It worked!…. no idea why..


Ubuntu: install / start/stop enable/disable ssh server 1

OpenSSH is a freely available version of the Secure Shell (SSH) protocol family of tools for remotely controlling, or transferring files between, computers.

Install SSH server

To install the openssh-server on an Ubuntu, you need execute the following command as root or using sudo:

apt-get install openssh-server -y;

Disable SSH server

To disable the ssh service, execute the following command as root or using sudo:

systemctl disable ssh;

Enable SSH server

To enable the ssh service, execute the following command as root or using sudo:

systemctl enable ssh;

Stop SSH server

To stop (or deactivate) the ssh service, execute the following command as root or using sudo:

systemctl stop ssh;

Start SSH server

To start (or activate) the ssh service, execute the following command as root or using sudo:

systemctl start ssh;

Status of SSH server

To check the status of the ssh service, execute the following command as root or using sudo:

systemctl status ssh;

CONCEPTS

In a nutshell:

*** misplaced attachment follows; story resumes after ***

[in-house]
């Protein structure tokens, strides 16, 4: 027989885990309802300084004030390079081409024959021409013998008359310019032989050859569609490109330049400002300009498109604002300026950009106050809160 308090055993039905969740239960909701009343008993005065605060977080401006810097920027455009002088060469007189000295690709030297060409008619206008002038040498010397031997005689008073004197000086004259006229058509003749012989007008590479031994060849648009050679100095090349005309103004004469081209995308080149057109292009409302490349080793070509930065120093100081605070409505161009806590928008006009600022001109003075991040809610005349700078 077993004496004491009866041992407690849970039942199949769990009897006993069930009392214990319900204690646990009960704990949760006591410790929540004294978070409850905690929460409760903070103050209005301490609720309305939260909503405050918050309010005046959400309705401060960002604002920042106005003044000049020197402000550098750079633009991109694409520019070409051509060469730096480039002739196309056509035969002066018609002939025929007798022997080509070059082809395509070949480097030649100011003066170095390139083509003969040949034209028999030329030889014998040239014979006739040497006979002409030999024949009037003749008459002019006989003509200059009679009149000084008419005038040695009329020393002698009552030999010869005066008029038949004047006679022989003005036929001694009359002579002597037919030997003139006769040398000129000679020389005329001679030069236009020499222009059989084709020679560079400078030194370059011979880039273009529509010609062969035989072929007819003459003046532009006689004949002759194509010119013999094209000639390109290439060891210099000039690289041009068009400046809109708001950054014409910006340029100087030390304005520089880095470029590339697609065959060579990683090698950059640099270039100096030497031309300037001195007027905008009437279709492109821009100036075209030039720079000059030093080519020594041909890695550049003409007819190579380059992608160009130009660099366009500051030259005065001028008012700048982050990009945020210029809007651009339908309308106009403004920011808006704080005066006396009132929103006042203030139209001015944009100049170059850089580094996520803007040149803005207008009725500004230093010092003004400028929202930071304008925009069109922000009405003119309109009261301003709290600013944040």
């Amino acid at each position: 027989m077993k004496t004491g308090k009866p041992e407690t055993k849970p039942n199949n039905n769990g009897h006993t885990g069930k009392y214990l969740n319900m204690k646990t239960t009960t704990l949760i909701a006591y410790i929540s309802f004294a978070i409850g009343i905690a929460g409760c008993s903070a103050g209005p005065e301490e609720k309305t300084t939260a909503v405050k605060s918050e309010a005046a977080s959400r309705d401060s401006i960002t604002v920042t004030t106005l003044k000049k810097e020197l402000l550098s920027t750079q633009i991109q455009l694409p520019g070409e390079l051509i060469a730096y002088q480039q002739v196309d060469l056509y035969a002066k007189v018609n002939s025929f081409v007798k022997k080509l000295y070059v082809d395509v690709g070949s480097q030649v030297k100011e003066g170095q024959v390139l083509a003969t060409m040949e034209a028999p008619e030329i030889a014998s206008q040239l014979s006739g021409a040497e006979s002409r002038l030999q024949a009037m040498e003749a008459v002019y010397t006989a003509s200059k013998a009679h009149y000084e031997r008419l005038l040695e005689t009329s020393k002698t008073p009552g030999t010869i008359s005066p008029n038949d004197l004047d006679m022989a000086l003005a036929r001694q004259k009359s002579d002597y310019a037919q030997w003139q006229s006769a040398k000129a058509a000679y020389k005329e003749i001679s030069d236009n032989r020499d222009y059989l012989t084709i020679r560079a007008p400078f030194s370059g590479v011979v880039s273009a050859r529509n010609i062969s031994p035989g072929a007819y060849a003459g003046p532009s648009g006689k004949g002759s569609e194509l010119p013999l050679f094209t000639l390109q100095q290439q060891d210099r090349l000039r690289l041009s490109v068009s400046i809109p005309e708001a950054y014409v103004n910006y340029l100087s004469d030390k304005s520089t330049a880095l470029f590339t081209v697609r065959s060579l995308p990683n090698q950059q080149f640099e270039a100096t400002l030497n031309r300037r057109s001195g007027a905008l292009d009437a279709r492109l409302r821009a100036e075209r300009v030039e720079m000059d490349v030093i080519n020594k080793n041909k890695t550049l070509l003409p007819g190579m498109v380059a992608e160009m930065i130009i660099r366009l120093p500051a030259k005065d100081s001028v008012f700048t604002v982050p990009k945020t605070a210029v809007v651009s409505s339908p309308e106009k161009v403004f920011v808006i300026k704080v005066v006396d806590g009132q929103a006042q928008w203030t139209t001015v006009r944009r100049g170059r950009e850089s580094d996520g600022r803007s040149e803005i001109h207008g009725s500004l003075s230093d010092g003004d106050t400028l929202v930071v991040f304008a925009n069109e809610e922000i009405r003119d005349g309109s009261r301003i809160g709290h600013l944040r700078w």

• enabled is a service that is configured to start when the system boots
  • disabled is a service that is configured to not start when the system boots
  • active is a service that is currently running
  • inactive is a service that is currently stopped and may be disabled, but it can be started and become active

In much more detail:

systemd provides a dependency system between various entities called “units” of 12 different types. Units encapsulate various objects that are relevant for system boot-up and maintenance. The majority of units are configured in unit configuration files, whose syntax and basic set of options is described in systemd.unit(5), however some are created automatically from other configuration, dynamically from system state or programmatically at runtime. Units may be “active” (meaning started, bound, plugged in, …, depending on the unit type, see below), or “inactive” (meaning stopped, unbound, unplugged, …), as well as in the process of being activated or deactivated, i.e. between the two states (these states are called “activating”, “deactivating”). A special “failed” state is available as well, which is very similar to “inactive” and is entered when the service failed in some way (process returned error code on exit, or crashed, or an operation timed out). If this state is entered, the cause will be logged, for later reference. Note that the various unit types may have a number of additional substates, which are mapped to the five generalized unit states described here.
— From man systemd